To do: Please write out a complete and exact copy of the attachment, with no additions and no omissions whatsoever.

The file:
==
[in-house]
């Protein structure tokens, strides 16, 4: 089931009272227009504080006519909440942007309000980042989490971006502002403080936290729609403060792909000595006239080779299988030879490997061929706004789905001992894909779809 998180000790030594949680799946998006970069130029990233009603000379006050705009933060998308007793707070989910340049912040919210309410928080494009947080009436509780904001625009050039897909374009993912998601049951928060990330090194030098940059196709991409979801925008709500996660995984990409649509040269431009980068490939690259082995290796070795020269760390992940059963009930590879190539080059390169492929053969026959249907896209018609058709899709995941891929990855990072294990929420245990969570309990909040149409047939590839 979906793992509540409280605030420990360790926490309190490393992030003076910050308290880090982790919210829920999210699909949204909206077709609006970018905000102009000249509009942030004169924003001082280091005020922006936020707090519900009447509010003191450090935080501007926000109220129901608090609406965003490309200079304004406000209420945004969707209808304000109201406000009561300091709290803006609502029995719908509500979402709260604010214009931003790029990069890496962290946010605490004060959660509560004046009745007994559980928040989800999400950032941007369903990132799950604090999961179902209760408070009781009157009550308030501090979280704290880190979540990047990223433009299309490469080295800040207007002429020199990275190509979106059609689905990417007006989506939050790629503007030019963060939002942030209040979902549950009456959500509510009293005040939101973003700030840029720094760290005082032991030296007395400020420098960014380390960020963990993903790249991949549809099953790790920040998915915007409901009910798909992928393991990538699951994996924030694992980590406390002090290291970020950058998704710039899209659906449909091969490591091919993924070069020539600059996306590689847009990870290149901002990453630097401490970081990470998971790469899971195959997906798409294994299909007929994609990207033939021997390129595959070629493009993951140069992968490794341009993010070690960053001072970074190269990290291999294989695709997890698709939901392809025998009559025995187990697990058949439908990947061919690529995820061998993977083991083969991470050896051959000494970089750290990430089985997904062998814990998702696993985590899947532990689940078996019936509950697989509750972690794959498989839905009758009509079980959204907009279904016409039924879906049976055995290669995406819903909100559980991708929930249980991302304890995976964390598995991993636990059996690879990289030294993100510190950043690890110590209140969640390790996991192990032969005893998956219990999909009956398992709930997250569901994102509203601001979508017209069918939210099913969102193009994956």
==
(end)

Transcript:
[in-house]
């Protein structure tokens, strides 16, 4: 089931009272227009504080006519909440942007309000980042989490971006502002403080936290729609403060792909000595006239080779299988030879490997061929706004789905001992894909779809 998180000790030594949680799946998006970069130029990233009603000379006050705009933060998308007793707070989910340049912040919210309410928080494009947080009436509780904001625009050039897909374009993912998601049951928060990330090194030098940059196709991409979801925008709500996660995984990409649509040269431009980068490939690259082995290796070795020269760390992940059963009930590879190539080059390169492929053969026959249907896209018609058709899709995941891929990855990072294990929420245990969570309990909040149409047939590839 979906793992509540409280605030420990360790926490309190490393992030003076910050308290880090982790919210829920999210699909949204909206077709609006970018905000102009000249509009942030004169924003001082280091005020922006936020707090519900009447509010003191450090935080501007926000109220129901608090609406965003490309200079304004406000209420945004969707209808304000109201406000009561300091709290803006609502029995719908509500979402709260604010214009931003790029990069890496962290946010605490004060959660509560004046009745007994559980928040989800999400950032941007369903990132799950604090999961179902209760408070009781009157009550308030501090979280704290880190979540990047990223433009299309490469080295800040207007002429020199990275190509979106059609689905990417007006989506939050790629503007030019963060939002942030209040979902549950009456959500509510009293005040939101973003700030840029720094760290005082032991030296007395400020420098960014380390960020963990993903790249991949549809099953790790920040998915915007409901009910798909992928393991990538699951994996924030694992980590406390002090290291970020950058998704710039899209659906449909091969490591091919993924070069020539600059996306590689847009990870290149901002990453630097401490970081990470998971790469899971195959997906798409294994299909007929994609990207033939021997390129595959070629493009993951140069992968490794341009993010070690960053001072970074190269990290291999294989695709997890698709939901392809025998009559025995187990697990058949439908990947061919690529995820061998993977083991083969991470050896051959000494970089750290990430089985997904062998814990998702696993985590899947532990689940078996019936509950697989509750972690794959498989839905009758009509079980959204907009279904016409039924879906049976055995290669995406819903909100559980991708929930249980991302304890995976964390598995991993636990059996690879990289030294993100510190950043690890110590209140969640390790996991192990032969005893998956219990999909009956398992709930997250569901994102509203601001979508017209069918939210099913969102193009994956």